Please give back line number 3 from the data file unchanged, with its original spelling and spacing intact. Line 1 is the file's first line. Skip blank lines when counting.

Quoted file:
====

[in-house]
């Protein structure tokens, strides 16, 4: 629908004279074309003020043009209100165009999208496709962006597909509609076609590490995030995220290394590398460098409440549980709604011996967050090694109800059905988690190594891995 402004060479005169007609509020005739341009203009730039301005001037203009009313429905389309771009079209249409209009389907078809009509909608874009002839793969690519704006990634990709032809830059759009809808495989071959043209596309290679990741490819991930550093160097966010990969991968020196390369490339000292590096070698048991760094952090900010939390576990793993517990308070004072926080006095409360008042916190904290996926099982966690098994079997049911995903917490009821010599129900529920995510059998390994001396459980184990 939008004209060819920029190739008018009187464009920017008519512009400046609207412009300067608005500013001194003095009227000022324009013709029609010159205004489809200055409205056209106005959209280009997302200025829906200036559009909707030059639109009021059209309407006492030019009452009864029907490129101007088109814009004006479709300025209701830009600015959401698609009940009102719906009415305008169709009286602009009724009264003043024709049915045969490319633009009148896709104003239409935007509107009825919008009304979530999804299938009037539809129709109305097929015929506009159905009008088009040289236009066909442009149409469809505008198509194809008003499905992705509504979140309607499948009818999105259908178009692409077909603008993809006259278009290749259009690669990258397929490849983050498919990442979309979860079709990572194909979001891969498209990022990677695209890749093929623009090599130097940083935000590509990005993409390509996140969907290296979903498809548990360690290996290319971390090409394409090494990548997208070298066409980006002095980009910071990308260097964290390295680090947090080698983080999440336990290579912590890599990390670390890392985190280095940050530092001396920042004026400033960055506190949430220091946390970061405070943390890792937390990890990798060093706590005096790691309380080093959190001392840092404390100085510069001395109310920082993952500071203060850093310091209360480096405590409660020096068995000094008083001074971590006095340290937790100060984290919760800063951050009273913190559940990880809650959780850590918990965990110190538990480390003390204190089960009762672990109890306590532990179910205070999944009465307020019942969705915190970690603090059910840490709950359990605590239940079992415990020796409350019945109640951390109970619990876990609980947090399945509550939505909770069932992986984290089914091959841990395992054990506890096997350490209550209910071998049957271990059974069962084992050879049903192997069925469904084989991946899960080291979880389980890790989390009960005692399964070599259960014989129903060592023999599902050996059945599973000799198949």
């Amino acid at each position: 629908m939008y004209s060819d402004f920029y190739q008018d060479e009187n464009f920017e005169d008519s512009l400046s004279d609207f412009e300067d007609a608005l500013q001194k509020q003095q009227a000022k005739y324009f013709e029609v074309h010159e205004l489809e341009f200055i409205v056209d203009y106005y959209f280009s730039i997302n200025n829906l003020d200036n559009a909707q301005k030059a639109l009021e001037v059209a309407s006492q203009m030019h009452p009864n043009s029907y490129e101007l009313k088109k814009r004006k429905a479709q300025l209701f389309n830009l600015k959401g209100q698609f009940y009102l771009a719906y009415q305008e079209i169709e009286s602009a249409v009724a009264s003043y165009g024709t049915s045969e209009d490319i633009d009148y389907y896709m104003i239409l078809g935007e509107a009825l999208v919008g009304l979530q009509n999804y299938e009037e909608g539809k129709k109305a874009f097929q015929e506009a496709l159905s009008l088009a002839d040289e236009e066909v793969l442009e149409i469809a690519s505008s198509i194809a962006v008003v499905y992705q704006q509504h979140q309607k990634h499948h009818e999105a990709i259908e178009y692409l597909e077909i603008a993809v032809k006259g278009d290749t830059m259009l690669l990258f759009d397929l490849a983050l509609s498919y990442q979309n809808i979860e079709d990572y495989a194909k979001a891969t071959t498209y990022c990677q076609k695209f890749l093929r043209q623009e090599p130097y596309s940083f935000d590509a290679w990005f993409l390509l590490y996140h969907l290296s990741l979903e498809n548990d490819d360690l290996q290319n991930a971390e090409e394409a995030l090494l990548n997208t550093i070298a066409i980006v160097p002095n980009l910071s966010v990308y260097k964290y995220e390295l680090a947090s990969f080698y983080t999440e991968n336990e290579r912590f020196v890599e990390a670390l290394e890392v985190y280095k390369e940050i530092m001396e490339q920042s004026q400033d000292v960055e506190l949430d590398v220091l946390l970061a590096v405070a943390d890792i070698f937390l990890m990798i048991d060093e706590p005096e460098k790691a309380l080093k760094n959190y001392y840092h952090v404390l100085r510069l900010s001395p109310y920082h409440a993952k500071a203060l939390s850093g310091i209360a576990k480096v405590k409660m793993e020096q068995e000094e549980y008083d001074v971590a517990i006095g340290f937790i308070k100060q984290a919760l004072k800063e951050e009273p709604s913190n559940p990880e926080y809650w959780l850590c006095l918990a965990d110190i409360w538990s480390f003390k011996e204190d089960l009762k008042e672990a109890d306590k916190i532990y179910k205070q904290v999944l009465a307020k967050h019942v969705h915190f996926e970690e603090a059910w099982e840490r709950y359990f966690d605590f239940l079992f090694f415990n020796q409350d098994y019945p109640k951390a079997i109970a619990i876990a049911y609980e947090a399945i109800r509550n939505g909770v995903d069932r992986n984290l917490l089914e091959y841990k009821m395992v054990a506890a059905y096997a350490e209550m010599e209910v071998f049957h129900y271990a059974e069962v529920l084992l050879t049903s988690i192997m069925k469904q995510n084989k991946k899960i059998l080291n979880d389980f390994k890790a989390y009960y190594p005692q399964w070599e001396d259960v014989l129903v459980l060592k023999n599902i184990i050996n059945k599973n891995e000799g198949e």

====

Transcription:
């Amino acid at each position: 629908m939008y004209s060819d402004f920029y190739q008018d060479e009187n464009f920017e005169d008519s512009l400046s004279d609207f412009e300067d007609a608005l500013q001194k509020q003095q009227a000022k005739y324009f013709e029609v074309h010159e205004l489809e341009f200055i409205v056209d203009y106005y959209f280009s730039i997302n200025n829906l003020d200036n559009a909707q301005k030059a639109l009021e001037v059209a309407s006492q203009m030019h009452p009864n043009s029907y490129e101007l009313k088109k814009r004006k429905a479709q300025l209701f389309n830009l600015k959401g209100q698609f009940y009102l771009a719906y009415q305008e079209i169709e009286s602009a249409v009724a009264s003043y165009g024709t049915s045969e209009d490319i633009d009148y389907y896709m104003i239409l078809g935007e509107a009825l999208v919008g009304l979530q009509n999804y299938e009037e909608g539809k129709k109305a874009f097929q015929e506009a496709l159905s009008l088009a002839d040289e236009e066909v793969l442009e149409i469809a690519s505008s198509i194809a962006v008003v499905y992705q704006q509504h979140q309607k990634h499948h009818e999105a990709i259908e178009y692409l597909e077909i603008a993809v032809k006259g278009d290749t830059m259009l690669l990258f759009d397929l490849a983050l509609s498919y990442q979309n809808i979860e079709d990572y495989a194909k979001a891969t071959t498209y990022c990677q076609k695209f890749l093929r043209q623009e090599p130097y596309s940083f935000d590509a290679w990005f993409l390509l590490y996140h969907l290296s990741l979903e498809n548990d490819d360690l290996q290319n991930a971390e090409e394409a995030l090494l990548n997208t550093i070298a066409i980006v160097p002095n980009l910071s966010v990308y260097k964290y995220e390295l680090a947090s990969f080698y983080t999440e991968n336990e290579r912590f020196v890599e990390a670390l290394e890392v985190y280095k390369e940050i530092m001396e490339q920042s004026q400033d000292v960055e506190l949430d590398v220091l946390l970061a590096v405070a943390d890792i070698f937390l990890m990798i048991d060093e706590p005096e460098k790691a309380l080093k760094n959190y001392y840092h952090v404390l100085r510069l900010s001395p109310y920082h409440a993952k500071a203060l939390s850093g310091i209360a576990k480096v405590k409660m793993e020096q068995e000094e549980y008083d001074v971590a517990i006095g340290f937790i308070k100060q984290a919760l004072k800063e951050e009273p709604s913190n559940p990880e926080y809650w959780l850590c006095l918990a965990d110190i409360w538990s480390f003390k011996e204190d089960l009762k008042e672990a109890d306590k916190i532990y179910k205070q904290v999944l009465a307020k967050h019942v969705h915190f996926e970690e603090a059910w099982e840490r709950y359990f966690d605590f239940l079992f090694f415990n020796q409350d098994y019945p109640k951390a079997i109970a619990i876990a049911y609980e947090a399945i109800r509550n939505g909770v995903d069932r992986n984290l917490l089914e091959y841990k009821m395992v054990a506890a059905y096997a350490e209550m010599e209910v071998f049957h129900y271990a059974e069962v529920l084992l050879t049903s988690i192997m069925k469904q995510n084989k991946k899960i059998l080291n979880d389980f390994k890790a989390y009960y190594p005692q399964w070599e001396d259960v014989l129903v459980l060592k023999n599902i184990i050996n059945k599973n891995e000799g198949e």